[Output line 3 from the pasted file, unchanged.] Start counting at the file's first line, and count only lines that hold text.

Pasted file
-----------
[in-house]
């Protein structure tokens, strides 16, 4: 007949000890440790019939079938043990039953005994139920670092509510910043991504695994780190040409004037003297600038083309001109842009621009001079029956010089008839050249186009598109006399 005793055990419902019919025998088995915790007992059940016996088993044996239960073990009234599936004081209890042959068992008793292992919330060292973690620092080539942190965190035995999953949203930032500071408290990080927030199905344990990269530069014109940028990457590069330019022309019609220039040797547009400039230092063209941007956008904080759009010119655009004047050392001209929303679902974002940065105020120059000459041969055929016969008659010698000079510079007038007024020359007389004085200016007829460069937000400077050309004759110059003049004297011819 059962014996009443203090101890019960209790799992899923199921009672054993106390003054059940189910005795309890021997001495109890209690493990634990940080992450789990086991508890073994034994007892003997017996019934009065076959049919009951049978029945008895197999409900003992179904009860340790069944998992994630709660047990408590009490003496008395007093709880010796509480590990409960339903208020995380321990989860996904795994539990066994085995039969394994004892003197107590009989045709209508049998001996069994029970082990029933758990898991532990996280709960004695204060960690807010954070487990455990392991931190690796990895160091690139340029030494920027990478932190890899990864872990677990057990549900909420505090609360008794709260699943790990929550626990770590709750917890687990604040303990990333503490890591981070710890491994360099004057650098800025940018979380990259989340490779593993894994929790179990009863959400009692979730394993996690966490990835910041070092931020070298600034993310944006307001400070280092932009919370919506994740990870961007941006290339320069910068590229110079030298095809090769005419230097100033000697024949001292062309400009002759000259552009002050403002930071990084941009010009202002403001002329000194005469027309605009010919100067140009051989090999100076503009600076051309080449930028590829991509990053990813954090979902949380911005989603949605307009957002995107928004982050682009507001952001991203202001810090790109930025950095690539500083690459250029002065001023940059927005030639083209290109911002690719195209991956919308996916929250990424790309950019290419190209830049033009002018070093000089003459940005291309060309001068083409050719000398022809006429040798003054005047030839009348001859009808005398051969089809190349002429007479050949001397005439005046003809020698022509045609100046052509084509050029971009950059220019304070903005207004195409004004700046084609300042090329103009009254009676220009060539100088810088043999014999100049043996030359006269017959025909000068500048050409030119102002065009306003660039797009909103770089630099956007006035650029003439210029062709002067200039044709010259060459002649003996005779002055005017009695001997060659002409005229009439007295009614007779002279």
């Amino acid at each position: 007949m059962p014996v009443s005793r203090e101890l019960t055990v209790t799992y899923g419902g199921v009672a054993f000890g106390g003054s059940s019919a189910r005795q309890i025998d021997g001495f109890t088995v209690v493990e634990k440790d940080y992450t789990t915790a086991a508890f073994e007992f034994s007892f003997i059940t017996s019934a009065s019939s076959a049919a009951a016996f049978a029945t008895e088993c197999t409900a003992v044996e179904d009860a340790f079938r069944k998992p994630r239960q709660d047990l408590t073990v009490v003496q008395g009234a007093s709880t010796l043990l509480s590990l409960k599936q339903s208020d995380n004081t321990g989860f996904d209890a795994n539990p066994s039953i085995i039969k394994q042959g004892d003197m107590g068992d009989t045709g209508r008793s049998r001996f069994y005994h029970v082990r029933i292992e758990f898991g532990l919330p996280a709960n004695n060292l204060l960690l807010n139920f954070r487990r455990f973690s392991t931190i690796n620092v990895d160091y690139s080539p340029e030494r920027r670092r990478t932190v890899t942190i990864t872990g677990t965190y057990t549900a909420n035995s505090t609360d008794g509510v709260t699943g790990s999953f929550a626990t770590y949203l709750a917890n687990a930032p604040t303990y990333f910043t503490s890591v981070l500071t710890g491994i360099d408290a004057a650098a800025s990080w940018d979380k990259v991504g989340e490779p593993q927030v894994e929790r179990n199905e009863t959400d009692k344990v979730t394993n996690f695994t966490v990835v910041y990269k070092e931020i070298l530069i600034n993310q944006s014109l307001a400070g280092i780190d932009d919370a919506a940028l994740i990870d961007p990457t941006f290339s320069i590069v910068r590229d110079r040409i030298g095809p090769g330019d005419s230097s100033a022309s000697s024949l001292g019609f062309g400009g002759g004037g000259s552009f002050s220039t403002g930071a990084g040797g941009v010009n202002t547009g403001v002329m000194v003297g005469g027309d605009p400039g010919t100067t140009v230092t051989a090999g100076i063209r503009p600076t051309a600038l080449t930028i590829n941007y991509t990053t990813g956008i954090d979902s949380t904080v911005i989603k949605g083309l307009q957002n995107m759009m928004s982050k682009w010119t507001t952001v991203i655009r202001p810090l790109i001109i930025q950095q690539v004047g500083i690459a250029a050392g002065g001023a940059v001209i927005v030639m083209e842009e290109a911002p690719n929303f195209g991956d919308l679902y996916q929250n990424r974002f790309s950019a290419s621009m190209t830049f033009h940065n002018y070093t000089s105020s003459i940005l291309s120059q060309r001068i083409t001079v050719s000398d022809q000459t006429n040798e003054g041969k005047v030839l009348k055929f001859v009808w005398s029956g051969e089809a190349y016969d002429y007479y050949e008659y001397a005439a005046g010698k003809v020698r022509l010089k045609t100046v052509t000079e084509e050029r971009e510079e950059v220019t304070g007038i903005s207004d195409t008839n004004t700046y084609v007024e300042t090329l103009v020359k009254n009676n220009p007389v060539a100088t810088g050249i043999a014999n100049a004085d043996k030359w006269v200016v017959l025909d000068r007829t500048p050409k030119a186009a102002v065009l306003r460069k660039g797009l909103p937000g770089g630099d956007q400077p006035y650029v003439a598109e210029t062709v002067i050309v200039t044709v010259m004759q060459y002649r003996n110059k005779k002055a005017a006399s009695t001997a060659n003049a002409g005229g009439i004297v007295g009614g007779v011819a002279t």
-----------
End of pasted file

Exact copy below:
């Amino acid at each position: 007949m059962p014996v009443s005793r203090e101890l019960t055990v209790t799992y899923g419902g199921v009672a054993f000890g106390g003054s059940s019919a189910r005795q309890i025998d021997g001495f109890t088995v209690v493990e634990k440790d940080y992450t789990t915790a086991a508890f073994e007992f034994s007892f003997i059940t017996s019934a009065s019939s076959a049919a009951a016996f049978a029945t008895e088993c197999t409900a003992v044996e179904d009860a340790f079938r069944k998992p994630r239960q709660d047990l408590t073990v009490v003496q008395g009234a007093s709880t010796l043990l509480s590990l409960k599936q339903s208020d995380n004081t321990g989860f996904d209890a795994n539990p066994s039953i085995i039969k394994q042959g004892d003197m107590g068992d009989t045709g209508r008793s049998r001996f069994y005994h029970v082990r029933i292992e758990f898991g532990l919330p996280a709960n004695n060292l204060l960690l807010n139920f954070r487990r455990f973690s392991t931190i690796n620092v990895d160091y690139s080539p340029e030494r920027r670092r990478t932190v890899t942190i990864t872990g677990t965190y057990t549900a909420n035995s505090t609360d008794g509510v709260t699943g790990s999953f929550a626990t770590y949203l709750a917890n687990a930032p604040t303990y990333f910043t503490s890591v981070l500071t710890g491994i360099d408290a004057a650098a800025s990080w940018d979380k990259v991504g989340e490779p593993q927030v894994e929790r179990n199905e009863t959400d009692k344990v979730t394993n996690f695994t966490v990835v910041y990269k070092e931020i070298l530069i600034n993310q944006s014109l307001a400070g280092i780190d932009d919370a919506a940028l994740i990870d961007p990457t941006f290339s320069i590069v910068r590229d110079r040409i030298g095809p090769g330019d005419s230097s100033a022309s000697s024949l001292g019609f062309g400009g002759g004037g000259s552009f002050s220039t403002g930071a990084g040797g941009v010009n202002t547009g403001v002329m000194v003297g005469g027309d605009p400039g010919t100067t140009v230092t051989a090999g100076i063209r503009p600076t051309a600038l080449t930028i590829n941007y991509t990053t990813g956008i954090d979902s949380t904080v911005i989603k949605g083309l307009q957002n995107m759009m928004s982050k682009w010119t507001t952001v991203i655009r202001p810090l790109i001109i930025q950095q690539v004047g500083i690459a250029a050392g002065g001023a940059v001209i927005v030639m083209e842009e290109a911002p690719n929303f195209g991956d919308l679902y996916q929250n990424r974002f790309s950019a290419s621009m190209t830049f033009h940065n002018y070093t000089s105020s003459i940005l291309s120059q060309r001068i083409t001079v050719s000398d022809q000459t006429n040798e003054g041969k005047v030839l009348k055929f001859v009808w005398s029956g051969e089809a190349y016969d002429y007479y050949e008659y001397a005439a005046g010698k003809v020698r022509l010089k045609t100046v052509t000079e084509e050029r971009e510079e950059v220019t304070g007038i903005s207004d195409t008839n004004t700046y084609v007024e300042t090329l103009v020359k009254n009676n220009p007389v060539a100088t810088g050249i043999a014999n100049a004085d043996k030359w006269v200016v017959l025909d000068r007829t500048p050409k030119a186009a102002v065009l306003r460069k660039g797009l909103p937000g770089g630099d956007q400077p006035y650029v003439a598109e210029t062709v002067i050309v200039t044709v010259m004759q060459y002649r003996n110059k005779k002055a005017a006399s009695t001997a060659n003049a002409g005229g009439i004297v007295g009614g007779v011819a002279t």